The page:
A passionate declaration of love to a wife who couldn’t become a mother
The relationship between a man and a woman changes dramatically when their deepest desire to have a child is not fulfilled. This is the drama in Robbert Welagen’s eighth novel. In the languid, summery, nostalgic atmosphere that has become the trademark of his work, a moving love story unfolds.
The 42-year-old Robbert is ‘halfway through his life in a dark cellar’ and finds himself waiting for his wife Antoinette in a thermal bath in Budapest. Will she show up? Robbert calmly explains in great detail how they met, how they ended up living together, how they decorated their house and how they planned to start a family. He tells how he and Antoinette dreamt of having a simple, perfect life with children - ’a girl with a tiara in her hair, a boy reading a comic book’ - and how one day the love of his life left him.
For reasons that remain unclear, Antoinette is unable to get pregnant. The couple undergoes fertility tests, hormone treatments and hospital visits. The labs, the waiting rooms, the jars, the sex by appointment - it is extraordinarily refreshing to read a man’s perspective on everything a couple has to go through before their childless fate must ultimately be accepted.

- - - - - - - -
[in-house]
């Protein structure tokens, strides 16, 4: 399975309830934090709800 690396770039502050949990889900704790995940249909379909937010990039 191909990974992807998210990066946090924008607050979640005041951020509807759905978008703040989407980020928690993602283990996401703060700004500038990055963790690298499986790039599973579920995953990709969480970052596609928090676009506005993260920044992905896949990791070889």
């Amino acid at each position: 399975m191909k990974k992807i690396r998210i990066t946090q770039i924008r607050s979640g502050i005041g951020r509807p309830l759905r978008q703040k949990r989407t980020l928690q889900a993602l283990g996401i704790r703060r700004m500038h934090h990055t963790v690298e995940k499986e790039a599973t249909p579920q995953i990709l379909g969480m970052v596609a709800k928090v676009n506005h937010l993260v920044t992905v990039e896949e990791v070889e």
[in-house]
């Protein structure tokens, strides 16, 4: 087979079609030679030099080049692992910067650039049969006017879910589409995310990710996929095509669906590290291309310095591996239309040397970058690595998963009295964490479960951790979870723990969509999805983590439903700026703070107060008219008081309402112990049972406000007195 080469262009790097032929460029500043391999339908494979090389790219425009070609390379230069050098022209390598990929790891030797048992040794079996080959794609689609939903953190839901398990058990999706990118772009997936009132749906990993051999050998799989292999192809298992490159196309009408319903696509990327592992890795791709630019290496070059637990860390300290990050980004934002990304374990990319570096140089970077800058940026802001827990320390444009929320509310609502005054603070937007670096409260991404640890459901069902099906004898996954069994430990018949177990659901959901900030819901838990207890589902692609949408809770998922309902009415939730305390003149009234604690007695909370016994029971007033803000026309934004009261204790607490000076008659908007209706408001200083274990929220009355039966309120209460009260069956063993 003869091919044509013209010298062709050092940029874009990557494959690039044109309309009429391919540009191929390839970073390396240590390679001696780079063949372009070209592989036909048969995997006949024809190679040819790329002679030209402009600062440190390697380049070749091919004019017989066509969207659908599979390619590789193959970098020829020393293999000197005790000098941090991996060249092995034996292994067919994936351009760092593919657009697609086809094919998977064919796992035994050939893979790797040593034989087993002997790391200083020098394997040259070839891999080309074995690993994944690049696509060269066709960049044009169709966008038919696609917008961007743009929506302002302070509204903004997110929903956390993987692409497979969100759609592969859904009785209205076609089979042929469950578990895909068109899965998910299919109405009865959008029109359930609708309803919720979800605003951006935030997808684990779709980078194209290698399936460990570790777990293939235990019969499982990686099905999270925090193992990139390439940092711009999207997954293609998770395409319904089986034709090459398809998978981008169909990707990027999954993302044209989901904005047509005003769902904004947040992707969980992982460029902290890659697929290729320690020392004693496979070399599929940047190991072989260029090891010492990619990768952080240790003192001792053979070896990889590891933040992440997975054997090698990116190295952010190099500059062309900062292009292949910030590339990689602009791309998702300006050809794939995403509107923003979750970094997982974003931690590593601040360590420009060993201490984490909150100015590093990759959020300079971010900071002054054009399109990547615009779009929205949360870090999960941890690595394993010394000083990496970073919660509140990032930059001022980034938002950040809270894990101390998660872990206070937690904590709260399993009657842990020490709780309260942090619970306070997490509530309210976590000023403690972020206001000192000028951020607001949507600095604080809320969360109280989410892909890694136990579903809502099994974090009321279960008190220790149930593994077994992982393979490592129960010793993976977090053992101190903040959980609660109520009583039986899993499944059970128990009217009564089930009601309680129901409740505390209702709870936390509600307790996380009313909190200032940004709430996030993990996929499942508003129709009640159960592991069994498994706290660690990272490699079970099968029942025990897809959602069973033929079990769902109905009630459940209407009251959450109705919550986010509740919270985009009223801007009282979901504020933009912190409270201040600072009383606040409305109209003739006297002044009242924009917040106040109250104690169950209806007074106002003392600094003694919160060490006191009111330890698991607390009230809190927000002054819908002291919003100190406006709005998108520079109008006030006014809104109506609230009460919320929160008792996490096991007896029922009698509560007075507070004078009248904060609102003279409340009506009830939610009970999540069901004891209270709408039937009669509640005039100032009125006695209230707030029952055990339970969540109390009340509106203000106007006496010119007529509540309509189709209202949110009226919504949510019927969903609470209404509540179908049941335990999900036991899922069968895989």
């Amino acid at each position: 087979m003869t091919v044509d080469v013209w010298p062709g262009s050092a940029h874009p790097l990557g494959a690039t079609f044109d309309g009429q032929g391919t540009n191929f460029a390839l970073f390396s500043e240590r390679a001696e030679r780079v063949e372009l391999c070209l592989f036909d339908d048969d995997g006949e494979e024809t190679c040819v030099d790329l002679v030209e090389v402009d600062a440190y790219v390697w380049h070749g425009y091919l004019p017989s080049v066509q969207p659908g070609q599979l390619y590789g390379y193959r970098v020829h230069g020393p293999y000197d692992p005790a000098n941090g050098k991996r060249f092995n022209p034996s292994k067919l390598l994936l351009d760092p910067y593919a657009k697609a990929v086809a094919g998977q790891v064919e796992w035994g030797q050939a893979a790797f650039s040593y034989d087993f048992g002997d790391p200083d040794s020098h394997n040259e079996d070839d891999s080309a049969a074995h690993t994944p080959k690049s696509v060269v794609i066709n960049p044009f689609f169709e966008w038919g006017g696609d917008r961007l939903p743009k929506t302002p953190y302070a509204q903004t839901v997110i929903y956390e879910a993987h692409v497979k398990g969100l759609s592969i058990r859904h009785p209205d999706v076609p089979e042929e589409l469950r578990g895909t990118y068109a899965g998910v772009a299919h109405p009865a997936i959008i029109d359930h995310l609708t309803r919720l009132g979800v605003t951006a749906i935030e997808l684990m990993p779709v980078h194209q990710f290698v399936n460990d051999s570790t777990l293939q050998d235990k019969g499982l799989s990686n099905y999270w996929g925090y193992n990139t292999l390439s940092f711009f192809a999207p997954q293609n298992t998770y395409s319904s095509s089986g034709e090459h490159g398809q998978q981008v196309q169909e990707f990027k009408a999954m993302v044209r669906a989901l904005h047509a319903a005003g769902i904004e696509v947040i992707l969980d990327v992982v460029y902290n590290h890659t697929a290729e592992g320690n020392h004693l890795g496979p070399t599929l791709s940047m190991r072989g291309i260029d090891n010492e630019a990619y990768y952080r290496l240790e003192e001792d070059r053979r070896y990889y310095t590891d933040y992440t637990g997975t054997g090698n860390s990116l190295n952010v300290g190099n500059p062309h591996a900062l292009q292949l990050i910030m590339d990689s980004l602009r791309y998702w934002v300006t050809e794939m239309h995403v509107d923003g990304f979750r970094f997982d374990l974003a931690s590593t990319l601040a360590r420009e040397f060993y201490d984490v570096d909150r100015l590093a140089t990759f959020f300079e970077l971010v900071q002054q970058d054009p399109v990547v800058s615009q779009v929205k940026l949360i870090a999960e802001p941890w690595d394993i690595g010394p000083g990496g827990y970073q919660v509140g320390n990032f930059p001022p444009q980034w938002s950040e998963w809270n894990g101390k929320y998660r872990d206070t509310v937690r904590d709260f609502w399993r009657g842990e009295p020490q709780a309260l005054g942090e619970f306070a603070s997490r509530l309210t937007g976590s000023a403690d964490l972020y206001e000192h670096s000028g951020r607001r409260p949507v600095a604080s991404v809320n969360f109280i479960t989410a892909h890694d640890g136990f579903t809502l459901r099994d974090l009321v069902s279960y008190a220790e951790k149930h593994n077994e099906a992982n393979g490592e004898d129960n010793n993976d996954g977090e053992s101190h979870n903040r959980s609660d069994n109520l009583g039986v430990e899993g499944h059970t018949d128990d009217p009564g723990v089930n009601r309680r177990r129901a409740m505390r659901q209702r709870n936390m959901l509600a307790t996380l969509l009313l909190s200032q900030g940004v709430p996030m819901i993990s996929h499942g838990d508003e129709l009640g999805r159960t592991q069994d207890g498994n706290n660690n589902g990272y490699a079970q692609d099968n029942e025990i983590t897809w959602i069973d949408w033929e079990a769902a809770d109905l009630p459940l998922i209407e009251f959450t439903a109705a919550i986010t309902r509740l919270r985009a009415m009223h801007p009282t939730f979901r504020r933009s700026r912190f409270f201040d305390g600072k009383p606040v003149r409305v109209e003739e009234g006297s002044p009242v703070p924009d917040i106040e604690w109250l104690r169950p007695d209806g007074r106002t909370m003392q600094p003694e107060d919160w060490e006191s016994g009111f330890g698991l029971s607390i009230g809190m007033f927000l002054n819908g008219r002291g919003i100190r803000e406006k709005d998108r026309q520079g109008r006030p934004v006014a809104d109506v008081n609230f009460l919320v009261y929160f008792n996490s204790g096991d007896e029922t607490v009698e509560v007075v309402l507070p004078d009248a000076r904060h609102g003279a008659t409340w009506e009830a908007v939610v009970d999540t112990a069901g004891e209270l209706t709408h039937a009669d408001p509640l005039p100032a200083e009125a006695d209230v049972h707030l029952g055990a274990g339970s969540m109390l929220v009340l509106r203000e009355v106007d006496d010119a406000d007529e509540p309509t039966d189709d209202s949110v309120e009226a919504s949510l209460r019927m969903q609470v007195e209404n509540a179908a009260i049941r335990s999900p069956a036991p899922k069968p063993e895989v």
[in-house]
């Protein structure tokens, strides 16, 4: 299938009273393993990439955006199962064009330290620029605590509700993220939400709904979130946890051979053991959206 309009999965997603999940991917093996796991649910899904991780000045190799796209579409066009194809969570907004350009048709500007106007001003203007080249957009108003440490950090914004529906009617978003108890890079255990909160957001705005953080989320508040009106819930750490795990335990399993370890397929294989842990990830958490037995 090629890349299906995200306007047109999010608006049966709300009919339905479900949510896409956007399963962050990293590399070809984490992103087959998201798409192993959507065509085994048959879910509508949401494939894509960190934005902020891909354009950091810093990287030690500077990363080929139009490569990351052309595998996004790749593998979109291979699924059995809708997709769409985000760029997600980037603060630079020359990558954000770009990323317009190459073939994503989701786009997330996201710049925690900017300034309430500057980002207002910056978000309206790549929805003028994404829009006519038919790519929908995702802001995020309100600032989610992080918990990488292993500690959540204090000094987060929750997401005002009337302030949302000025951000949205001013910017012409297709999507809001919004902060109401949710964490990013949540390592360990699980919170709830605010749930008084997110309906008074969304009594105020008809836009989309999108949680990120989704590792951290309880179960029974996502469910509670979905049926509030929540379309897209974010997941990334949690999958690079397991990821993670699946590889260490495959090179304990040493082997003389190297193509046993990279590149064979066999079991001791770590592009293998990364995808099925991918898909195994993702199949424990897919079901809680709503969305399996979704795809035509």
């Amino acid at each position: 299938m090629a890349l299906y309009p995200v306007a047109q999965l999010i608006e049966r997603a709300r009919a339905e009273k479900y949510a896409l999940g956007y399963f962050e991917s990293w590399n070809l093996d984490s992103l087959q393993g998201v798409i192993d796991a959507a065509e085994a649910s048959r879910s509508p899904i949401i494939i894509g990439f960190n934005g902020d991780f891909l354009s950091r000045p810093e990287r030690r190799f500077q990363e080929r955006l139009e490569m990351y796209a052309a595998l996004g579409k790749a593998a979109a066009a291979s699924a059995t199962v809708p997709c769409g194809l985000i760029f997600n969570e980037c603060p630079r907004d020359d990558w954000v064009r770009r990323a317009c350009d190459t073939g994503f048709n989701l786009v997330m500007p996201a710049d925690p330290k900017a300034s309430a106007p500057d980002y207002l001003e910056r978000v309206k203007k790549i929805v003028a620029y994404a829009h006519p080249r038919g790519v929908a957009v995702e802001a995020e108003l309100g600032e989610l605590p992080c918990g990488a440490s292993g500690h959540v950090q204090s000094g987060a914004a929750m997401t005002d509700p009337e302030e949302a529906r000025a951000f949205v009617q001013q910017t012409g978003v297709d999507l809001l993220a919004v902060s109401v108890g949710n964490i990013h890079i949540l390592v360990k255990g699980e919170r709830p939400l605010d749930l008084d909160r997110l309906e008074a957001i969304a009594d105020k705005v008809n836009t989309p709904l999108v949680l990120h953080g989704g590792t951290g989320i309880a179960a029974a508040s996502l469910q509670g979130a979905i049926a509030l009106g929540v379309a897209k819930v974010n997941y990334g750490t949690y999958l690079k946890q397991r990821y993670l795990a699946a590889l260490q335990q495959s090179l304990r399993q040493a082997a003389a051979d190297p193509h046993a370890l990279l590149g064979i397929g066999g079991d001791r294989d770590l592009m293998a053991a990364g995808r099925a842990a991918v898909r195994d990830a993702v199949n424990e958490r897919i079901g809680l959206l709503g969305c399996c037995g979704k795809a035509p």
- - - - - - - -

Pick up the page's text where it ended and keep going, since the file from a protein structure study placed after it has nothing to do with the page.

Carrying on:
Slowly Robbert feels his wife drifting away. The two lovers start blaming each other for everything. If he puts his love for her over his desire to have children, for example, does that mean he doesn’t care about her happiness? Antoinette wants them to suffer together and resist fate; Robbert doesn’t want his life and marriage to be hijacked. About every man he sees, Robbert wonders: ‘Can you tell by looking at a man whether he’s a father? By a look, a gesture or something else?’ The melancholy for that which he did not become - a father - is just as strong as the melancholy for lost love.
Involuntary childlessness has rarely been expressed as beautifully and empathically as by Robbert, waiting for Antoinette in the steaming baths of Budapest.